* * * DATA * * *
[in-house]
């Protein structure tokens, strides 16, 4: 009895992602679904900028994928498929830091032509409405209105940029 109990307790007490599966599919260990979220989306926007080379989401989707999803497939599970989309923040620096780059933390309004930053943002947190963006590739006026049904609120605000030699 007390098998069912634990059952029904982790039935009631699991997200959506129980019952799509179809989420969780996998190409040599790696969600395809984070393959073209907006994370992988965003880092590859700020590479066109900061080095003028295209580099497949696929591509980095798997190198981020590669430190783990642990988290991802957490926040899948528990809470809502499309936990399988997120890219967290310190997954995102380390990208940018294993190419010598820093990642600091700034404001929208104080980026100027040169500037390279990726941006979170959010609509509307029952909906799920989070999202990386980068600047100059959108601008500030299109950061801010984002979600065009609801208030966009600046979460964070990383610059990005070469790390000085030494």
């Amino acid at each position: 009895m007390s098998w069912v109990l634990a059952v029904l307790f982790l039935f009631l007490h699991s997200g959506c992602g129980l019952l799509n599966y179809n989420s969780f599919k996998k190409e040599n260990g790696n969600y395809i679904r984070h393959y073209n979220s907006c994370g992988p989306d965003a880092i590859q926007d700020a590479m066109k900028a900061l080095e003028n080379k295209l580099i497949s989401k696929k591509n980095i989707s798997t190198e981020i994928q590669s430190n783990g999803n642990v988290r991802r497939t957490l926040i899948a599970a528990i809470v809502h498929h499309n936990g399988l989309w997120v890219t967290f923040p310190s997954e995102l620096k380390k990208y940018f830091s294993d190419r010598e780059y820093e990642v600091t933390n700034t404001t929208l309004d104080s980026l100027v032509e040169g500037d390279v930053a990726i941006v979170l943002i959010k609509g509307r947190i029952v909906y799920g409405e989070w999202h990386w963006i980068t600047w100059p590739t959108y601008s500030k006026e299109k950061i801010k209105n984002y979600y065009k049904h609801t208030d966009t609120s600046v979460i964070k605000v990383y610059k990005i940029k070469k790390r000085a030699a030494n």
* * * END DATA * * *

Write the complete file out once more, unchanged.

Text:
[in-house]
């Protein structure tokens, strides 16, 4: 009895992602679904900028994928498929830091032509409405209105940029 109990307790007490599966599919260990979220989306926007080379989401989707999803497939599970989309923040620096780059933390309004930053943002947190963006590739006026049904609120605000030699 007390098998069912634990059952029904982790039935009631699991997200959506129980019952799509179809989420969780996998190409040599790696969600395809984070393959073209907006994370992988965003880092590859700020590479066109900061080095003028295209580099497949696929591509980095798997190198981020590669430190783990642990988290991802957490926040899948528990809470809502499309936990399988997120890219967290310190997954995102380390990208940018294993190419010598820093990642600091700034404001929208104080980026100027040169500037390279990726941006979170959010609509509307029952909906799920989070999202990386980068600047100059959108601008500030299109950061801010984002979600065009609801208030966009600046979460964070990383610059990005070469790390000085030494």
């Amino acid at each position: 009895m007390s098998w069912v109990l634990a059952v029904l307790f982790l039935f009631l007490h699991s997200g959506c992602g129980l019952l799509n599966y179809n989420s969780f599919k996998k190409e040599n260990g790696n969600y395809i679904r984070h393959y073209n979220s907006c994370g992988p989306d965003a880092i590859q926007d700020a590479m066109k900028a900061l080095e003028n080379k295209l580099i497949s989401k696929k591509n980095i989707s798997t190198e981020i994928q590669s430190n783990g999803n642990v988290r991802r497939t957490l926040i899948a599970a528990i809470v809502h498929h499309n936990g399988l989309w997120v890219t967290f923040p310190s997954e995102l620096k380390k990208y940018f830091s294993d190419r010598e780059y820093e990642v600091t933390n700034t404001t929208l309004d104080s980026l100027v032509e040169g500037d390279v930053a990726i941006v979170l943002i959010k609509g509307r947190i029952v909906y799920g409405e989070w999202h990386w963006i980068t600047w100059p590739t959108y601008s500030k006026e299109k950061i801010k209105n984002y979600y065009k049904h609801t208030d966009t609120s600046v979460i964070k605000v990383y610059k990005i940029k070469k790390r000085a030699a030494n």